Blood Oxygen Saturation Monitor - Gamechanger for both Patients & Doctors


Blood Oxygen Saturation Monitor
Blood Oxygen Saturation Monitor


Your blood oxygen level is the amount of oxygen carried by your body’s red blood cells. The ability to maintain the precise balance of oxygen-saturated blood is vital to ongoing good health. Problems with blood oxygen can indicate a variety of medical conditions such as hypoxemia, sleep apnea and chronic obstructive pulmonary disease (COPD).

How has blood oxygen been traditionally measured?

Up until recently, blood oxygen has been measured by means of an arterial blood gas (ABG), an invasive laboratory test. The test measures the acid-base balance (pH) and the levels of oxygen and carbon dioxide in the blood. Steps involved in the blood gas test include:

1. Taking a blood sample. Blood is taken by a nurse or therapist from an artery inside the wrist known as the radial artery. Sometimes the sample is taken from an artery in the arm (brachial artery) or groin (femoral artery). Unfortunately, taking a blood sample from an artery is usually more painful than getting a sample from a vein. This is because arteries are deeper in your body than veins and are surrounded by nerves. 2. Lab work: The sample is then sent off to the lab for examination, which can take hours.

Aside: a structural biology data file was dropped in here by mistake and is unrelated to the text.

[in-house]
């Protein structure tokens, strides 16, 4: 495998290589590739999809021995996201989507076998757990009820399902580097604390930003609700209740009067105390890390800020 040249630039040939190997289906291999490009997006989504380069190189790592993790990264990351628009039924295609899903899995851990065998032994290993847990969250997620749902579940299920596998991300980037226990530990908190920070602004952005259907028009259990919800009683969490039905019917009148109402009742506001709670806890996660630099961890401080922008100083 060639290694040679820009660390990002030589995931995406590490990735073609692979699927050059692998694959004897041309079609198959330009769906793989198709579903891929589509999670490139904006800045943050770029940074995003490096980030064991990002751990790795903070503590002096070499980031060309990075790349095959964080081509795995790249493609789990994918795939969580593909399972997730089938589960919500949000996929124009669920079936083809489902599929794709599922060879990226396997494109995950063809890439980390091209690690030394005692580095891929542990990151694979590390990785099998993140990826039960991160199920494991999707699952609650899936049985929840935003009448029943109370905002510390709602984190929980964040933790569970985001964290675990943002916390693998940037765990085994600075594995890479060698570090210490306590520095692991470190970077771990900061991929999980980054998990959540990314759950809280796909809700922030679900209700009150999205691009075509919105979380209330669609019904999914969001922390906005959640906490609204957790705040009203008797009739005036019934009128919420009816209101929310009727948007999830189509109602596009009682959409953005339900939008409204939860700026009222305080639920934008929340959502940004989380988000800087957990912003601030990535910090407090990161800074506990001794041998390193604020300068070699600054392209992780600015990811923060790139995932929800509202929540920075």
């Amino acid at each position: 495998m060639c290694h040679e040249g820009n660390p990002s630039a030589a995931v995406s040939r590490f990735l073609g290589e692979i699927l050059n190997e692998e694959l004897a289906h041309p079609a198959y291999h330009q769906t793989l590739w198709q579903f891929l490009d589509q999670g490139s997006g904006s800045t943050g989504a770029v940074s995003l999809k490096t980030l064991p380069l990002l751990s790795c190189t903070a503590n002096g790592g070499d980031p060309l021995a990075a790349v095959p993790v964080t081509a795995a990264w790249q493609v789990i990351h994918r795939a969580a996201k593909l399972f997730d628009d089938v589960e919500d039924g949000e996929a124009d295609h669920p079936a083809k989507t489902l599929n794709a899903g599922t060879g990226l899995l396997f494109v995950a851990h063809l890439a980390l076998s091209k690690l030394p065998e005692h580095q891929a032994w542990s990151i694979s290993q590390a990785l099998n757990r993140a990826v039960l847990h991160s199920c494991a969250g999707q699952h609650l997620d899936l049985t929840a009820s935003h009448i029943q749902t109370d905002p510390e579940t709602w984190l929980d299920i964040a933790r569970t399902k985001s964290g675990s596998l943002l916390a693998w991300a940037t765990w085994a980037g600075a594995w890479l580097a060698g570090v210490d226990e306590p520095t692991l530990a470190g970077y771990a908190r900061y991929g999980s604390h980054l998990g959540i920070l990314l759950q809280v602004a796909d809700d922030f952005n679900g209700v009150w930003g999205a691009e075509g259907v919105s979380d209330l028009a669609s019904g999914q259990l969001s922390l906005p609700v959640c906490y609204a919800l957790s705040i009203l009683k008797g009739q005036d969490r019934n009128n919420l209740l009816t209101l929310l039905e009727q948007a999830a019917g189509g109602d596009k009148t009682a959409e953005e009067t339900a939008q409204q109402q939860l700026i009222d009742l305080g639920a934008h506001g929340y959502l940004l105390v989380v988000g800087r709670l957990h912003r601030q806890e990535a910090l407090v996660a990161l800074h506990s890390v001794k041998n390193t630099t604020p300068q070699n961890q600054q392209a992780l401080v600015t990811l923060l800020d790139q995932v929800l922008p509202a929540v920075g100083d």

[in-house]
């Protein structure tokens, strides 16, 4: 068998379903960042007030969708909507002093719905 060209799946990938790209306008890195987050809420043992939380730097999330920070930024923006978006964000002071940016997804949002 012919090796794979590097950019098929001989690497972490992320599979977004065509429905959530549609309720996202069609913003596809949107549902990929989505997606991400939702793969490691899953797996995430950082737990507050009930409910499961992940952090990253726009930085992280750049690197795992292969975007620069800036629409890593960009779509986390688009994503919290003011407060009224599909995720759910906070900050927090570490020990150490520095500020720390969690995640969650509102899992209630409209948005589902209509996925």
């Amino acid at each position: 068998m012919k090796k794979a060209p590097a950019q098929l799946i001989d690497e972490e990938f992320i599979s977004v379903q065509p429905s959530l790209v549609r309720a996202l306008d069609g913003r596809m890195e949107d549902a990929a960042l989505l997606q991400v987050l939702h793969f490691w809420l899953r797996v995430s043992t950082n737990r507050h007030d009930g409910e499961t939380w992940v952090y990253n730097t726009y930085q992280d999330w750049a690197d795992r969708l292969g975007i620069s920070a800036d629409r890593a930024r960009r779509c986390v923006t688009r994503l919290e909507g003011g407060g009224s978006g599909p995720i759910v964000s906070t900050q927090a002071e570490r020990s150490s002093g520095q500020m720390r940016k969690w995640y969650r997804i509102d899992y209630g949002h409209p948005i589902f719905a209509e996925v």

Introducing Blood Oxygen Saturation Monitors

With the advances of medical technology, blood oxygen saturation monitors have slowly begun to replace the cumbersome, time and resource intensive ABG test. Using an infrared light, the blood oxygen saturation monitor is usually placed on the patients finger and measures the amount of hemoglobin in the blood, and then automatically calculates how much oxygen it can carry.


Blood Oxygen Saturation Monitor
Example of a blood oxygen saturation monitor worn on the finger in a hospital setting.These monitors are commonly attached to a cable which may restrict the patients movement.

Here’s how it works: First, the device sends out infrared light from a red LED light source. The wavelengths of this light are absorbed by hemoglobin and converted into electrical signals by a photodetector. The photodetector converts these signals into an analog voltage that is proportional to the amount of hemoglobin in the blood. This voltage is then converted into digital values using an analog-to-digital converter and processed by a microprocessor which calculates the percentage of oxygen saturation based on preset algorithms.